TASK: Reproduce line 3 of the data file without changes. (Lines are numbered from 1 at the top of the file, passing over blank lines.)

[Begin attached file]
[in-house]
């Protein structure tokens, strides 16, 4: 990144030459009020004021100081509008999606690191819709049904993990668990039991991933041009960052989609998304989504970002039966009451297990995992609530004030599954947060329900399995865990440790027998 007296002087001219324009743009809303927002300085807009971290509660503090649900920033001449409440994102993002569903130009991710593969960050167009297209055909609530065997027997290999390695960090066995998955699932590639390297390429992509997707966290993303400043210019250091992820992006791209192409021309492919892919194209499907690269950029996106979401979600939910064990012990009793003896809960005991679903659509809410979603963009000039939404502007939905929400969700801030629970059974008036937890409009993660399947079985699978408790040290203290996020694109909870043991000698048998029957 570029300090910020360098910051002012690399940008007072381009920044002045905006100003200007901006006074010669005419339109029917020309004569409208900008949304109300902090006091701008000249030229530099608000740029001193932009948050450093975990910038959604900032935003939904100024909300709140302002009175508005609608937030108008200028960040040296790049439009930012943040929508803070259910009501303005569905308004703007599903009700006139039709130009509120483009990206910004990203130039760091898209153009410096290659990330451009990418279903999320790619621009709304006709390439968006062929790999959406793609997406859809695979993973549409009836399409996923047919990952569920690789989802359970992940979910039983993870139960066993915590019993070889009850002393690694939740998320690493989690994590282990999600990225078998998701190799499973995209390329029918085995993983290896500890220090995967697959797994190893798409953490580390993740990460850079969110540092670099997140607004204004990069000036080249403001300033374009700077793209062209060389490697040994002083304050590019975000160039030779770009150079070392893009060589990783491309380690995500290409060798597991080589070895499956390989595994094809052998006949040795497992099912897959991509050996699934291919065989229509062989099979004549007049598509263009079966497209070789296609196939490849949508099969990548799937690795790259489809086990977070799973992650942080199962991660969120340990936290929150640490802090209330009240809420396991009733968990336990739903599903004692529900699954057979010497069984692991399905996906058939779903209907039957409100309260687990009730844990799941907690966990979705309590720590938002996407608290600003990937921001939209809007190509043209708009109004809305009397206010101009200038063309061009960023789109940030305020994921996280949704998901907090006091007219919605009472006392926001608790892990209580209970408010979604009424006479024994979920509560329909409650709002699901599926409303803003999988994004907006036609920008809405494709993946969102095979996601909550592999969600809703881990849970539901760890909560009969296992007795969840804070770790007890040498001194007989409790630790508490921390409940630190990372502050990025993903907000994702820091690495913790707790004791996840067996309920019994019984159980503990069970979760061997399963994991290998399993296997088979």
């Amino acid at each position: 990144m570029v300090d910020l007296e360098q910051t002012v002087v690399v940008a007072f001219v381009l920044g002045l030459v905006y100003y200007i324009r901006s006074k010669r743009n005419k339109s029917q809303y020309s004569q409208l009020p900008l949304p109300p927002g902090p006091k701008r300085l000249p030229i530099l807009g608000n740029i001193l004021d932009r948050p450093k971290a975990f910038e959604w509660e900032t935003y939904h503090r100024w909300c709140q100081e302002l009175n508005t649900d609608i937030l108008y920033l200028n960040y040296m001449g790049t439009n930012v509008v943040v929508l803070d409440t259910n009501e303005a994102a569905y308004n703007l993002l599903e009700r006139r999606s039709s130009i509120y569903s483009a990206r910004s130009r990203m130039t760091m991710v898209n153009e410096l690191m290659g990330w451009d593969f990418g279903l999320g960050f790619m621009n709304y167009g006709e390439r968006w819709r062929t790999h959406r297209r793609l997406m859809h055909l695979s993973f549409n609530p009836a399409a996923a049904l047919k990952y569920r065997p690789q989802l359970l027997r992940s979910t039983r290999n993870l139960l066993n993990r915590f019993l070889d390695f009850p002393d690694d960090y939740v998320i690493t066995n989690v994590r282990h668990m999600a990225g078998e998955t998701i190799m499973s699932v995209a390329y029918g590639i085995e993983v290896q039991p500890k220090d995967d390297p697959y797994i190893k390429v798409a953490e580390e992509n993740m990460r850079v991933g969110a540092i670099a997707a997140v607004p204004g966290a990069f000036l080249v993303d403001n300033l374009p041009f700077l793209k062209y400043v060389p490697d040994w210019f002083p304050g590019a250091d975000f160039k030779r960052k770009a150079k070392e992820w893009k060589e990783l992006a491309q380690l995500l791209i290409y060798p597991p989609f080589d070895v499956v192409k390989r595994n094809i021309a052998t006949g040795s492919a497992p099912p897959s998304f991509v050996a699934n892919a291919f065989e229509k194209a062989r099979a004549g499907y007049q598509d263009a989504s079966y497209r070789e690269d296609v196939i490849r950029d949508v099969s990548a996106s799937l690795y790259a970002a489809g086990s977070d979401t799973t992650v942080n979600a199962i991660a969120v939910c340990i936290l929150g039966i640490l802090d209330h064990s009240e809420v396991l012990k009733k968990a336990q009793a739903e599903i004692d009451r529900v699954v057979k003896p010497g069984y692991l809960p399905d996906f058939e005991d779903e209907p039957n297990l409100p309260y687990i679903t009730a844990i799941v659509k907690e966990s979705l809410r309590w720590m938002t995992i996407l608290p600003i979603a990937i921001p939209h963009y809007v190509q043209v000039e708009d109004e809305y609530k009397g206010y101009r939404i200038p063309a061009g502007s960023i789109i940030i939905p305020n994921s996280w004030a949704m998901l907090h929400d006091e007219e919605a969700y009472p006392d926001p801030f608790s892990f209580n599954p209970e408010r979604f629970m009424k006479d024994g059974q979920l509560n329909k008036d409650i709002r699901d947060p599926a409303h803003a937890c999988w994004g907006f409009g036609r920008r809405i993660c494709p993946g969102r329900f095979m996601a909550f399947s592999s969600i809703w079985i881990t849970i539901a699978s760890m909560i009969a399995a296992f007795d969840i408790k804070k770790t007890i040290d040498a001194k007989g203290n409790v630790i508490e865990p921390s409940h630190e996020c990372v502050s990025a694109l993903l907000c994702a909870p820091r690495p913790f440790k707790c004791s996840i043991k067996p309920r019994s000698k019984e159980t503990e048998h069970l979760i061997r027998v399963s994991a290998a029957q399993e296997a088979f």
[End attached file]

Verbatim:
């Amino acid at each position: 990144m570029v300090d910020l007296e360098q910051t002012v002087v690399v940008a007072f001219v381009l920044g002045l030459v905006y100003y200007i324009r901006s006074k010669r743009n005419k339109s029917q809303y020309s004569q409208l009020p900008l949304p109300p927002g902090p006091k701008r300085l000249p030229i530099l807009g608000n740029i001193l004021d932009r948050p450093k971290a975990f910038e959604w509660e900032t935003y939904h503090r100024w909300c709140q100081e302002l009175n508005t649900d609608i937030l108008y920033l200028n960040y040296m001449g790049t439009n930012v509008v943040v929508l803070d409440t259910n009501e303005a994102a569905y308004n703007l993002l599903e009700r006139r999606s039709s130009i509120y569903s483009a990206r910004s130009r990203m130039t760091m991710v898209n153009e410096l690191m290659g990330w451009d593969f990418g279903l999320g960050f790619m621009n709304y167009g006709e390439r968006w819709r062929t790999h959406r297209r793609l997406m859809h055909l695979s993973f549409n609530p009836a399409a996923a049904l047919k990952y569920r065997p690789q989802l359970l027997r992940s979910t039983r290999n993870l139960l066993n993990r915590f019993l070889d390695f009850p002393d690694d960090y939740v998320i690493t066995n989690v994590r282990h668990m999600a990225g078998e998955t998701i190799m499973s699932v995209a390329y029918g590639i085995e993983v290896q039991p500890k220090d995967d390297p697959y797994i190893k390429v798409a953490e580390e992509n993740m990460r850079v991933g969110a540092i670099a997707a997140v607004p204004g966290a990069f000036l080249v993303d403001n300033l374009p041009f700077l793209k062209y400043v060389p490697d040994w210019f002083p304050g590019a250091d975000f160039k030779r960052k770009a150079k070392e992820w893009k060589e990783l992006a491309q380690l995500l791209i290409y060798p597991p989609f080589d070895v499956v192409k390989r595994n094809i021309a052998t006949g040795s492919a497992p099912p897959s998304f991509v050996a699934n892919a291919f065989e229509k194209a062989r099979a004549g499907y007049q598509d263009a989504s079966y497209r070789e690269d296609v196939i490849r950029d949508v099969s990548a996106s799937l690795y790259a970002a489809g086990s977070d979401t799973t992650v942080n979600a199962i991660a969120v939910c340990i936290l929150g039966i640490l802090d209330h064990s009240e809420v396991l012990k009733k968990a336990q009793a739903e599903i004692d009451r529900v699954v057979k003896p010497g069984y692991l809960p399905d996906f058939e005991d779903e209907p039957n297990l409100p309260y687990i679903t009730a844990i799941v659509k907690e966990s979705l809410r309590w720590m938002t995992i996407l608290p600003i979603a990937i921001p939209h963009y809007v190509q043209v000039e708009d109004e809305y609530k009397g206010y101009r939404i200038p063309a061009g502007s960023i789109i940030i939905p305020n994921s996280w004030a949704m998901l907090h929400d006091e007219e919605a969700y009472p006392d926001p801030f608790s892990f209580n599954p209970e408010r979604f629970m009424k006479d024994g059974q979920l509560n329909k008036d409650i709002r699901d947060p599926a409303h803003a937890c999988w994004g907006f409009g036609r920008r809405i993660c494709p993946g969102r329900f095979m996601a909550f399947s592999s969600i809703w079985i881990t849970i539901a699978s760890m909560i009969a399995a296992f007795d969840i408790k804070k770790t007890i040290d040498a001194k007989g203290n409790v630790i508490e865990p921390s409940h630190e996020c990372v502050s990025a694109l993903l907000c994702a909870p820091r690495p913790f440790k707790c004791s996840i043991k067996p309920r019994s000698k019984e159980t503990e048998h069970l979760i061997r027998v399963s994991a290998a029957q399993e296997a088979f």